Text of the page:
Consumer-wearable smart watches and social media might be able to be used as an easy-to-integrate and more objective measure to monitor whether people are sleep deprived [17]. Unlike research-grade sleep-tracking devices, consumer wearables have the potential to monitor sleep in an unobtrusive way as consumers are naturally wearing them in daily life. However, a limitation of wearable devices is that people often choose to not wear them, thereby reducing the ability to gain sleep-tracking data.

    In addition, one could use mobile phone to track their sleep; however, for many mobile phone sleep apps to work successfully, the phone has to stay on the bed the whole night to measure, there can only be one person in the bed, and the phone has to have sufficient amount of power to run an app throughout the night. Therefore, social media, which has been found to be useful as a tool for remote monitoring of behaviors, might be able to address this limitation and be used as an additional sleep monitoring tool. For example, researchers have already shown it is possible to mine text data within social media sites such as Facebook and Twitter to monitor and predict health outcomes, such as foodborne illness, influenza outbreaks, and HIV [18-20], and to monitor health behaviors [21-25]. Social media text might be similarly mined and studied to monitor sleep deprivation.

    In addition, studies support that language skills appear to be affected by sleep deprivation, providing further support to our hypothesis that social media text data could be used to identify sleep deprivation [26]. For example, Harrison and Horne showed that sleep-deprived individuals generate fewer words and use less novel word associations when performing a word association task [27]. Therefore, it was hypothesized that linguistic features could passively and nondirectly characterize the tiredness state of the author at the time they created the text.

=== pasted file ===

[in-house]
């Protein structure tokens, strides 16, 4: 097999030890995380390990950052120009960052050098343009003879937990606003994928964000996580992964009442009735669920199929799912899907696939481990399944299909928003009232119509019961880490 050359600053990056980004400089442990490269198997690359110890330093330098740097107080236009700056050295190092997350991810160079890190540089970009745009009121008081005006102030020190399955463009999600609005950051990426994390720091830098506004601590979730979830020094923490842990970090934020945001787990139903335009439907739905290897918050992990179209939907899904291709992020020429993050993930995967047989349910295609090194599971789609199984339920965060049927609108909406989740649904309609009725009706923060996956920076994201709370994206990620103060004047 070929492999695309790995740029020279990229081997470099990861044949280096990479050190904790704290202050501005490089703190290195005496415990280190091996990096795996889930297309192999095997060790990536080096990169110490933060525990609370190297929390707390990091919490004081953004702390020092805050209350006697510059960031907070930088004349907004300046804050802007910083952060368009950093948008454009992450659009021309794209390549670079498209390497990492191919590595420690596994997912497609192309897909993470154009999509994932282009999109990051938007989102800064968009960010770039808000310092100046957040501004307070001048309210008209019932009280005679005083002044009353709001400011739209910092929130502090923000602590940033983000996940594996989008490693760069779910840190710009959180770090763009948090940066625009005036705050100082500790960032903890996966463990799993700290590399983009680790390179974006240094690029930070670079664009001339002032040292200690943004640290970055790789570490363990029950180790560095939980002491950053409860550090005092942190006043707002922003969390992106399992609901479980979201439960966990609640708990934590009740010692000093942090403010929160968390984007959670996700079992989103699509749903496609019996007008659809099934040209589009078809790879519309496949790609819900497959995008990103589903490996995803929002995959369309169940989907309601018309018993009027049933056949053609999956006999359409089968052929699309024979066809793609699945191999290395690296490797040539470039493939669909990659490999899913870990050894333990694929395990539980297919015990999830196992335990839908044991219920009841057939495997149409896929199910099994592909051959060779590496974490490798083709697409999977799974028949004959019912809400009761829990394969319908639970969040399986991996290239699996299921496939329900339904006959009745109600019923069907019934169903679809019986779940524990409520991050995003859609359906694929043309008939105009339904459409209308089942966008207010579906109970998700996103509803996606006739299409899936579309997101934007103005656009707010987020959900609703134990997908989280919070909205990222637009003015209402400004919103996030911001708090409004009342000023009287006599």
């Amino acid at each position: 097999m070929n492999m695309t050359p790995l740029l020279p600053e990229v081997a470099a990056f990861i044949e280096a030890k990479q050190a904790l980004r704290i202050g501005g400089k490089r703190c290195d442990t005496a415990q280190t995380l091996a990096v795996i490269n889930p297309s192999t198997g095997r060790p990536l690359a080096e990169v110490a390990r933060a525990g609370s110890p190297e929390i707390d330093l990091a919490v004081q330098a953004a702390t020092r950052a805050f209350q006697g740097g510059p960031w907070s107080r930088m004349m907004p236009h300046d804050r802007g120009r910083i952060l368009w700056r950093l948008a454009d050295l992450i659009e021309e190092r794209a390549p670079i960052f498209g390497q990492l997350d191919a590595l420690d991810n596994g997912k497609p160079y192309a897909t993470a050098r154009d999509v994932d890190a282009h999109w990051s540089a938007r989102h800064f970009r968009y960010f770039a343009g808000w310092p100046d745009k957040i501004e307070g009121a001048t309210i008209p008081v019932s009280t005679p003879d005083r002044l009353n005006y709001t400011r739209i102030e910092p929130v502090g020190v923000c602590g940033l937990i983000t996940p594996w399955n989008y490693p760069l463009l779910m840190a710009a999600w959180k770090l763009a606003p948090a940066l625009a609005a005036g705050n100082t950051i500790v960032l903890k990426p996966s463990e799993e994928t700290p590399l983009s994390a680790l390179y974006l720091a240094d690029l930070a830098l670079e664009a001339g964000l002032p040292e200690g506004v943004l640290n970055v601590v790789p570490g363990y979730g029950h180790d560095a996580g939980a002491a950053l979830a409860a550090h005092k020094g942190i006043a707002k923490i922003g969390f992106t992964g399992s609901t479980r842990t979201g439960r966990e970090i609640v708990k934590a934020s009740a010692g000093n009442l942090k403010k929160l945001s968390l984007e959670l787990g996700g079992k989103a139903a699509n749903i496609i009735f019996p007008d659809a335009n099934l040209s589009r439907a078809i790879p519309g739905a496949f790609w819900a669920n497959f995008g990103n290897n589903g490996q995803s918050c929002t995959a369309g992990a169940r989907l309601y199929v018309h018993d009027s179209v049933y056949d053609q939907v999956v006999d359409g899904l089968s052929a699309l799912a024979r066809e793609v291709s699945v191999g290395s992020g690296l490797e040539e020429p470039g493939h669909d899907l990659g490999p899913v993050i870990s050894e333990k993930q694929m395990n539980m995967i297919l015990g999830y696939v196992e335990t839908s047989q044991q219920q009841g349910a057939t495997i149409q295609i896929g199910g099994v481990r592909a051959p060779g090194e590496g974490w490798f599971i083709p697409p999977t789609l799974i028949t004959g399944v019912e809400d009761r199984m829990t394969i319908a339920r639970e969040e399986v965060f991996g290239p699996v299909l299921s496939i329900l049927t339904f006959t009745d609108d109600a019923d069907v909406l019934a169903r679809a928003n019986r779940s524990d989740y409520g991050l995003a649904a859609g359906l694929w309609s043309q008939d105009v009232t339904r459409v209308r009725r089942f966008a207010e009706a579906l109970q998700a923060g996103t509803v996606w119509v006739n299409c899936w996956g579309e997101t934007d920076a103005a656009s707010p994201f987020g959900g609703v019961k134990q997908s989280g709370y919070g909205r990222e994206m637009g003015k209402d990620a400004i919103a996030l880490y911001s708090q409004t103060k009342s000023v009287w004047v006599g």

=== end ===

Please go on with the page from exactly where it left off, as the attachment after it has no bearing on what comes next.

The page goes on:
Objective

    This study sought to determine the feasibility of integrating wearable smart watches and social media to monitor and verify sleep deprivation among first-year students in college. We further explored whether wearable device data and social media data could be used as tools for remotely monitoring tiredness. We hypothesized that students would tweet differently when they were sleep deprived compared with when they were not and that tweet data could therefore be used as a method for identifying sleep deprivation among students. Our method leverages the use of machine learning in sleep-deprivation linguistic characteristics in digital communications [27]. Machine learning algorithms have been used in several areas of health [20]; however, these methods have not been previously applied to sleep research.


    Methods

    Study and Participants

    In 2015, between October and December, 197 first-year undergraduate students from the University of California Los Angeles (UCLA) enrolled to participate in a study aimed to analyze sleep and stress patterns among university undergraduates. Students were targeted for this study because they were a convenience sample and would provide the necessary data; 94.1% (941/1000) of college students use social networking sites [28], and the average college student spends 94.6 min per day doing various mobile phone activities, such as checking their social media networks, texting, and checking or sending emails [29].

    To qualify for the study, students had to meet the following criteria: be 18 years of age or older and younger than 21 years of age, be a first-year or first-year transfer student, be in their first semester at UCLA, and have at least three posts per week on Twitter. Students self-reported these criteria, and then a research assistant verified their student status through their student ID card and verified their Twitter use by accessing their Twitter profile. The participants allowed us to follow them on Twitter to collect their tweets during the course of this study. Subjects were provided US $5 for each completed survey and an additional US $5 if all surveys were completed in a month. The total was disbursed to students after the study ended in the form of an Amazon gift card. The UCLA institutional review board approved the study protocol.